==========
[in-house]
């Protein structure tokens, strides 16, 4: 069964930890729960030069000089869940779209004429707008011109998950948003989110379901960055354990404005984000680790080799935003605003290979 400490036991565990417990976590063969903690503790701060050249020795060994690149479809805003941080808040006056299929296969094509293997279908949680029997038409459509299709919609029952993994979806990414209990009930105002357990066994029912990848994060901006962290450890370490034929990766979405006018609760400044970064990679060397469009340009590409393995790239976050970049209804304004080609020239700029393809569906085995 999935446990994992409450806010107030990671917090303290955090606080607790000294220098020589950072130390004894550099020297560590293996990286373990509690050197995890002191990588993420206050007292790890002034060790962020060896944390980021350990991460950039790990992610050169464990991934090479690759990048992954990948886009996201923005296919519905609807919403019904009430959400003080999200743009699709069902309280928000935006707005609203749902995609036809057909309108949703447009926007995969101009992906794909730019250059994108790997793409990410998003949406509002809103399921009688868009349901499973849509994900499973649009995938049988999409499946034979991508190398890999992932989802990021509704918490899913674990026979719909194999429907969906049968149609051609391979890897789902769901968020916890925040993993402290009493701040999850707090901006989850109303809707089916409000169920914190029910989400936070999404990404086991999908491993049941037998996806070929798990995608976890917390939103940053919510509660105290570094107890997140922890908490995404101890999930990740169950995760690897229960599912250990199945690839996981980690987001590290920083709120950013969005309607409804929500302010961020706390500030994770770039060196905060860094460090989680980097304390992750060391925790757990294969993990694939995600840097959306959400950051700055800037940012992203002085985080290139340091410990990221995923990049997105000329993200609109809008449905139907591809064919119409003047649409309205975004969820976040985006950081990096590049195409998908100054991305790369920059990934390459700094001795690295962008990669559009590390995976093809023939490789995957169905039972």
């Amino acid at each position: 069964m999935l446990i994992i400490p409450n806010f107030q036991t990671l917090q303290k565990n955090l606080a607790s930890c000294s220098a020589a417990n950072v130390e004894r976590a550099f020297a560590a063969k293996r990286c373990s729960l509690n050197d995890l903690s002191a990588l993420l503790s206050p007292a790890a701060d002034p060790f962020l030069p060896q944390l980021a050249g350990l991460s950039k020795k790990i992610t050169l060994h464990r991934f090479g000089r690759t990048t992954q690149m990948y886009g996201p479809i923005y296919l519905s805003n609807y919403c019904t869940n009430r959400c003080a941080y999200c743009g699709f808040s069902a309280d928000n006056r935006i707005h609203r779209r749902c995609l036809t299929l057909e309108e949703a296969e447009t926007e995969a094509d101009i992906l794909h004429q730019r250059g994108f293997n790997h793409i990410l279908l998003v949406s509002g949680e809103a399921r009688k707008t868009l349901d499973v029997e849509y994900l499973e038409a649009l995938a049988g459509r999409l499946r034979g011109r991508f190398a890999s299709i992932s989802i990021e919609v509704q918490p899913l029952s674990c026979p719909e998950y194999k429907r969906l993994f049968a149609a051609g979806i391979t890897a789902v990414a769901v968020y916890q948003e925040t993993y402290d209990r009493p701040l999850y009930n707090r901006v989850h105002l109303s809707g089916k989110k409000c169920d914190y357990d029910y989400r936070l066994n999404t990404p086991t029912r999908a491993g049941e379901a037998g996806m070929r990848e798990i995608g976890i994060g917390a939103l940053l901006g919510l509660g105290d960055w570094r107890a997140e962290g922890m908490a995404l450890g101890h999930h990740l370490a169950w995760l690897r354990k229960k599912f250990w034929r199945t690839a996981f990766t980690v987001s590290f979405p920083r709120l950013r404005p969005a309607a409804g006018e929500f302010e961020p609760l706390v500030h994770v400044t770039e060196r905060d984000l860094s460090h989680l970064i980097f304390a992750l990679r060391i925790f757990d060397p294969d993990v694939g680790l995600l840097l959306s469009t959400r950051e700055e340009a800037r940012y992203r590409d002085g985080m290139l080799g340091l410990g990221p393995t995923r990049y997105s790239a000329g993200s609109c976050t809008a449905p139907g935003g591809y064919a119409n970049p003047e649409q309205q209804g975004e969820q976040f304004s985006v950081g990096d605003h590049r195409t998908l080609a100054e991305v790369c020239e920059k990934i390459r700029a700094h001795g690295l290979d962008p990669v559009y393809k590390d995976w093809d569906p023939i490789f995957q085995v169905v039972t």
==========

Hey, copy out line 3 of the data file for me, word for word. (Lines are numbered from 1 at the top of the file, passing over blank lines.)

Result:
């Amino acid at each position: 069964m999935l446990i994992i400490p409450n806010f107030q036991t990671l917090q303290k565990n955090l606080a607790s930890c000294s220098a020589a417990n950072v130390e004894r976590a550099f020297a560590a063969k293996r990286c373990s729960l509690n050197d995890l903690s002191a990588l993420l503790s206050p007292a790890a701060d002034p060790f962020l030069p060896q944390l980021a050249g350990l991460s950039k020795k790990i992610t050169l060994h464990r991934f090479g000089r690759t990048t992954q690149m990948y886009g996201p479809i923005y296919l519905s805003n609807y919403c019904t869940n009430r959400c003080a941080y999200c743009g699709f808040s069902a309280d928000n006056r935006i707005h609203r779209r749902c995609l036809t299929l057909e309108e949703a296969e447009t926007e995969a094509d101009i992906l794909h004429q730019r250059g994108f293997n790997h793409i990410l279908l998003v949406s509002g949680e809103a399921r009688k707008t868009l349901d499973v029997e849509y994900l499973e038409a649009l995938a049988g459509r999409l499946r034979g011109r991508f190398a890999s299709i992932s989802i990021e919609v509704q918490p899913l029952s674990c026979p719909e998950y194999k429907r969906l993994f049968a149609a051609g979806i391979t890897a789902v990414a769901v968020y916890q948003e925040t993993y402290d209990r009493p701040l999850y009930n707090r901006v989850h105002l109303s809707g089916k989110k409000c169920d914190y357990d029910y989400r936070l066994n999404t990404p086991t029912r999908a491993g049941e379901a037998g996806m070929r990848e798990i995608g976890i994060g917390a939103l940053l901006g919510l509660g105290d960055w570094r107890a997140e962290g922890m908490a995404l450890g101890h999930h990740l370490a169950w995760l690897r354990k229960k599912f250990w034929r199945t690839a996981f990766t980690v987001s590290f979405p920083r709120l950013r404005p969005a309607a409804g006018e929500f302010e961020p609760l706390v500030h994770v400044t770039e060196r905060d984000l860094s460090h989680l970064i980097f304390a992750l990679r060391i925790f757990d060397p294969d993990v694939g680790l995600l840097l959306s469009t959400r950051e700055e340009a800037r940012y992203r590409d002085g985080m290139l080799g340091l410990g990221p393995t995923r990049y997105s790239a000329g993200s609109c976050t809008a449905p139907g935003g591809y064919a119409n970049p003047e649409q309205q209804g975004e969820q976040f304004s985006v950081g990096d605003h590049r195409t998908l080609a100054e991305v790369c020239e920059k990934i390459r700029a700094h001795g690295l290979d962008p990669v559009y393809k590390d995976w093809d569906p023939i490789f995957q085995v169905v039972t």